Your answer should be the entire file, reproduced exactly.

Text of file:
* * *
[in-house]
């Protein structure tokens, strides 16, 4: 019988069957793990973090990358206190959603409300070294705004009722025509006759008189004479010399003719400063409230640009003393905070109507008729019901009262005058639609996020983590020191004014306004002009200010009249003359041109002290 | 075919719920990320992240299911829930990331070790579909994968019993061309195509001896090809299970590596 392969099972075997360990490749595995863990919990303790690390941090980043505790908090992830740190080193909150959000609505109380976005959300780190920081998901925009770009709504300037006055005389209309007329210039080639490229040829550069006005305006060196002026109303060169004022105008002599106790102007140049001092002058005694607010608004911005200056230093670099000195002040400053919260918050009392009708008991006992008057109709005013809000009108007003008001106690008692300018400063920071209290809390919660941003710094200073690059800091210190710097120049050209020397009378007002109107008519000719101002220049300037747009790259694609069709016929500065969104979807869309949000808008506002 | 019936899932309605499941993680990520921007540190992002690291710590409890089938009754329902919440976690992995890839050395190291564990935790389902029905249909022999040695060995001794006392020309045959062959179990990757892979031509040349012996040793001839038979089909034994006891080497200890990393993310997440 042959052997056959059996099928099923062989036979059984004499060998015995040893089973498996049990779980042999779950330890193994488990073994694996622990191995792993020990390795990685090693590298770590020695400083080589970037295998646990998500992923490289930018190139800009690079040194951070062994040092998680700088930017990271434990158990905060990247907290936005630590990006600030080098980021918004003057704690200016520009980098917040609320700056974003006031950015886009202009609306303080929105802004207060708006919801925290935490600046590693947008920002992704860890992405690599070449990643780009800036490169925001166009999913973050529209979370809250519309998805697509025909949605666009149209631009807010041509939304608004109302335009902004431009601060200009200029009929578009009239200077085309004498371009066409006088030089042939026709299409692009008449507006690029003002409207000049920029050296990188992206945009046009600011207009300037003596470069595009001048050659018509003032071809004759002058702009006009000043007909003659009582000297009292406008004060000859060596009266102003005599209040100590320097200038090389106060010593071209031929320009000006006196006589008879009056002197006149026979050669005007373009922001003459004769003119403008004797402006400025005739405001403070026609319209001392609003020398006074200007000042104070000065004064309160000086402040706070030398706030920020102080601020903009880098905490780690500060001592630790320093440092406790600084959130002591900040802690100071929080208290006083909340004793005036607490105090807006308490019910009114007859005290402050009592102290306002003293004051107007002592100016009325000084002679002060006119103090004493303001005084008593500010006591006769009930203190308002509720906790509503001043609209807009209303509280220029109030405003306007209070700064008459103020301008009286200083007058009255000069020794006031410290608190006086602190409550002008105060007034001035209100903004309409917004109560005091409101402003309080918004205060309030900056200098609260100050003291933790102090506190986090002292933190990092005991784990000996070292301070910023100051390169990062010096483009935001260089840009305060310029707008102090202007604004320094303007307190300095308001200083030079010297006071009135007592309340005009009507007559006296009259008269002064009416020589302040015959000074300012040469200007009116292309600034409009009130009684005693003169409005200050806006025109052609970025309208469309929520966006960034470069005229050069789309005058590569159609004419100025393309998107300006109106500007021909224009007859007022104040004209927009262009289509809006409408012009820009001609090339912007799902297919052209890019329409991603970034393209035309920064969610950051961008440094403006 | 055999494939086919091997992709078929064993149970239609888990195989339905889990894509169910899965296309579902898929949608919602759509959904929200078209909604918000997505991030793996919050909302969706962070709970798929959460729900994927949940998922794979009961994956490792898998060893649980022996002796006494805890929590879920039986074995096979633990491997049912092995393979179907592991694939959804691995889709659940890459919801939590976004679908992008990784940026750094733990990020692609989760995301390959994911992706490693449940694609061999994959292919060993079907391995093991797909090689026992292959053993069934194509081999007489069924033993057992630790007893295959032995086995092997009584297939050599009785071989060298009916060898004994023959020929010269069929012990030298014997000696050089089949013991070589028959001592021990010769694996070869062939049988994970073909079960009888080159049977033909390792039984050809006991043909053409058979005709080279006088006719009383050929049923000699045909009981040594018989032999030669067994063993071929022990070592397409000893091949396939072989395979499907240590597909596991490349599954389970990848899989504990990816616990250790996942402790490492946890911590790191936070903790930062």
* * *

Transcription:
[in-house]
């Protein structure tokens, strides 16, 4: 019988069957793990973090990358206190959603409300070294705004009722025509006759008189004479010399003719400063409230640009003393905070109507008729019901009262005058639609996020983590020191004014306004002009200010009249003359041109002290 | 075919719920990320992240299911829930990331070790579909994968019993061309195509001896090809299970590596 392969099972075997360990490749595995863990919990303790690390941090980043505790908090992830740190080193909150959000609505109380976005959300780190920081998901925009770009709504300037006055005389209309007329210039080639490229040829550069006005305006060196002026109303060169004022105008002599106790102007140049001092002058005694607010608004911005200056230093670099000195002040400053919260918050009392009708008991006992008057109709005013809000009108007003008001106690008692300018400063920071209290809390919660941003710094200073690059800091210190710097120049050209020397009378007002109107008519000719101002220049300037747009790259694609069709016929500065969104979807869309949000808008506002 | 019936899932309605499941993680990520921007540190992002690291710590409890089938009754329902919440976690992995890839050395190291564990935790389902029905249909022999040695060995001794006392020309045959062959179990990757892979031509040349012996040793001839038979089909034994006891080497200890990393993310997440 042959052997056959059996099928099923062989036979059984004499060998015995040893089973498996049990779980042999779950330890193994488990073994694996622990191995792993020990390795990685090693590298770590020695400083080589970037295998646990998500992923490289930018190139800009690079040194951070062994040092998680700088930017990271434990158990905060990247907290936005630590990006600030080098980021918004003057704690200016520009980098917040609320700056974003006031950015886009202009609306303080929105802004207060708006919801925290935490600046590693947008920002992704860890992405690599070449990643780009800036490169925001166009999913973050529209979370809250519309998805697509025909949605666009149209631009807010041509939304608004109302335009902004431009601060200009200029009929578009009239200077085309004498371009066409006088030089042939026709299409692009008449507006690029003002409207000049920029050296990188992206945009046009600011207009300037003596470069595009001048050659018509003032071809004759002058702009006009000043007909003659009582000297009292406008004060000859060596009266102003005599209040100590320097200038090389106060010593071209031929320009000006006196006589008879009056002197006149026979050669005007373009922001003459004769003119403008004797402006400025005739405001403070026609319209001392609003020398006074200007000042104070000065004064309160000086402040706070030398706030920020102080601020903009880098905490780690500060001592630790320093440092406790600084959130002591900040802690100071929080208290006083909340004793005036607490105090807006308490019910009114007859005290402050009592102290306002003293004051107007002592100016009325000084002679002060006119103090004493303001005084008593500010006591006769009930203190308002509720906790509503001043609209807009209303509280220029109030405003306007209070700064008459103020301008009286200083007058009255000069020794006031410290608190006086602190409550002008105060007034001035209100903004309409917004109560005091409101402003309080918004205060309030900056200098609260100050003291933790102090506190986090002292933190990092005991784990000996070292301070910023100051390169990062010096483009935001260089840009305060310029707008102090202007604004320094303007307190300095308001200083030079010297006071009135007592309340005009009507007559006296009259008269002064009416020589302040015959000074300012040469200007009116292309600034409009009130009684005693003169409005200050806006025109052609970025309208469309929520966006960034470069005229050069789309005058590569159609004419100025393309998107300006109106500007021909224009007859007022104040004209927009262009289509809006409408012009820009001609090339912007799902297919052209890019329409991603970034393209035309920064969610950051961008440094403006 | 055999494939086919091997992709078929064993149970239609888990195989339905889990894509169910899965296309579902898929949608919602759509959904929200078209909604918000997505991030793996919050909302969706962070709970798929959460729900994927949940998922794979009961994956490792898998060893649980022996002796006494805890929590879920039986074995096979633990491997049912092995393979179907592991694939959804691995889709659940890459919801939590976004679908992008990784940026750094733990990020692609989760995301390959994911992706490693449940694609061999994959292919060993079907391995093991797909090689026992292959053993069934194509081999007489069924033993057992630790007893295959032995086995092997009584297939050599009785071989060298009916060898004994023959020929010269069929012990030298014997000696050089089949013991070589028959001592021990010769694996070869062939049988994970073909079960009888080159049977033909390792039984050809006991043909053409058979005709080279006088006719009383050929049923000699045909009981040594018989032999030669067994063993071929022990070592397409000893091949396939072989395979499907240590597909596991490349599954389970990848899989504990990816616990250790996942402790490492946890911590790191936070903790930062």